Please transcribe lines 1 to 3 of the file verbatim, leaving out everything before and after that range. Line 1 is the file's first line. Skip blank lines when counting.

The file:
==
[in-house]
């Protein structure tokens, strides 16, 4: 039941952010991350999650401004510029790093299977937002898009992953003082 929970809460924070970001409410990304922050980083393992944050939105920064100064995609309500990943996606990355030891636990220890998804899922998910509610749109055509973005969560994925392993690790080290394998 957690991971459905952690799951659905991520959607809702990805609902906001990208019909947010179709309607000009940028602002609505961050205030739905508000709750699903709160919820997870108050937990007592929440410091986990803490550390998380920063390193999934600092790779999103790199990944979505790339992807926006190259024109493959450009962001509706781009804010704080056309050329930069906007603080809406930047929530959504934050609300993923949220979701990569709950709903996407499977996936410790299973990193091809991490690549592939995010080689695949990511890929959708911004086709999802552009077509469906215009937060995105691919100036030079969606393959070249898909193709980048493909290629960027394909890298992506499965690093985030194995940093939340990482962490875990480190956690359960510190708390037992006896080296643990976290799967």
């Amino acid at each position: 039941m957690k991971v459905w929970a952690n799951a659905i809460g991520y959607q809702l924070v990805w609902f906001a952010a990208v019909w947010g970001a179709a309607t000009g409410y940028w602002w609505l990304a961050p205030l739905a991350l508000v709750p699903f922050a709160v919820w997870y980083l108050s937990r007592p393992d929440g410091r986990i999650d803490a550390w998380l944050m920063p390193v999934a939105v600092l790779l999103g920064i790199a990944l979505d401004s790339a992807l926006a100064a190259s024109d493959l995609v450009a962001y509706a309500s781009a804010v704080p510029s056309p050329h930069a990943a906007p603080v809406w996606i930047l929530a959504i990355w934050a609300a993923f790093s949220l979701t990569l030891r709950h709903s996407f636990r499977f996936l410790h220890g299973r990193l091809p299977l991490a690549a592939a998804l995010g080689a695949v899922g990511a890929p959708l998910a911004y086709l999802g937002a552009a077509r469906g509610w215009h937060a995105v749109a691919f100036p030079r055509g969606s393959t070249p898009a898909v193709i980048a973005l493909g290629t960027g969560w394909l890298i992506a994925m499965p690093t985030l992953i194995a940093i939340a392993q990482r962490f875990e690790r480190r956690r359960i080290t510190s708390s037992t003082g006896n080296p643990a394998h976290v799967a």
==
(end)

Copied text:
[in-house]
């Protein structure tokens, strides 16, 4: 039941952010991350999650401004510029790093299977937002898009992953003082 929970809460924070970001409410990304922050980083393992944050939105920064100064995609309500990943996606990355030891636990220890998804899922998910509610749109055509973005969560994925392993690790080290394998 957690991971459905952690799951659905991520959607809702990805609902906001990208019909947010179709309607000009940028602002609505961050205030739905508000709750699903709160919820997870108050937990007592929440410091986990803490550390998380920063390193999934600092790779999103790199990944979505790339992807926006190259024109493959450009962001509706781009804010704080056309050329930069906007603080809406930047929530959504934050609300993923949220979701990569709950709903996407499977996936410790299973990193091809991490690549592939995010080689695949990511890929959708911004086709999802552009077509469906215009937060995105691919100036030079969606393959070249898909193709980048493909290629960027394909890298992506499965690093985030194995940093939340990482962490875990480190956690359960510190708390037992006896080296643990976290799967």
């Amino acid at each position: 039941m957690k991971v459905w929970a952690n799951a659905i809460g991520y959607q809702l924070v990805w609902f906001a952010a990208v019909w947010g970001a179709a309607t000009g409410y940028w602002w609505l990304a961050p205030l739905a991350l508000v709750p699903f922050a709160v919820w997870y980083l108050s937990r007592p393992d929440g410091r986990i999650d803490a550390w998380l944050m920063p390193v999934a939105v600092l790779l999103g920064i790199a990944l979505d401004s790339a992807l926006a100064a190259s024109d493959l995609v450009a962001y509706a309500s781009a804010v704080p510029s056309p050329h930069a990943a906007p603080v809406w996606i930047l929530a959504i990355w934050a609300a993923f790093s949220l979701t990569l030891r709950h709903s996407f636990r499977f996936l410790h220890g299973r990193l091809p299977l991490a690549a592939a998804l995010g080689a695949v899922g990511a890929p959708l998910a911004y086709l999802g937002a552009a077509r469906g509610w215009h937060a995105v749109a691919f100036p030079r055509g969606s393959t070249p898009a898909v193709i980048a973005l493909g290629t960027g969560w394909l890298i992506a994925m499965p690093t985030l992953i194995a940093i939340a392993q990482r962490f875990e690790r480190r956690r359960i080290t510190s708390s037992t003082g006896n080296p643990a394998h976290v799967a």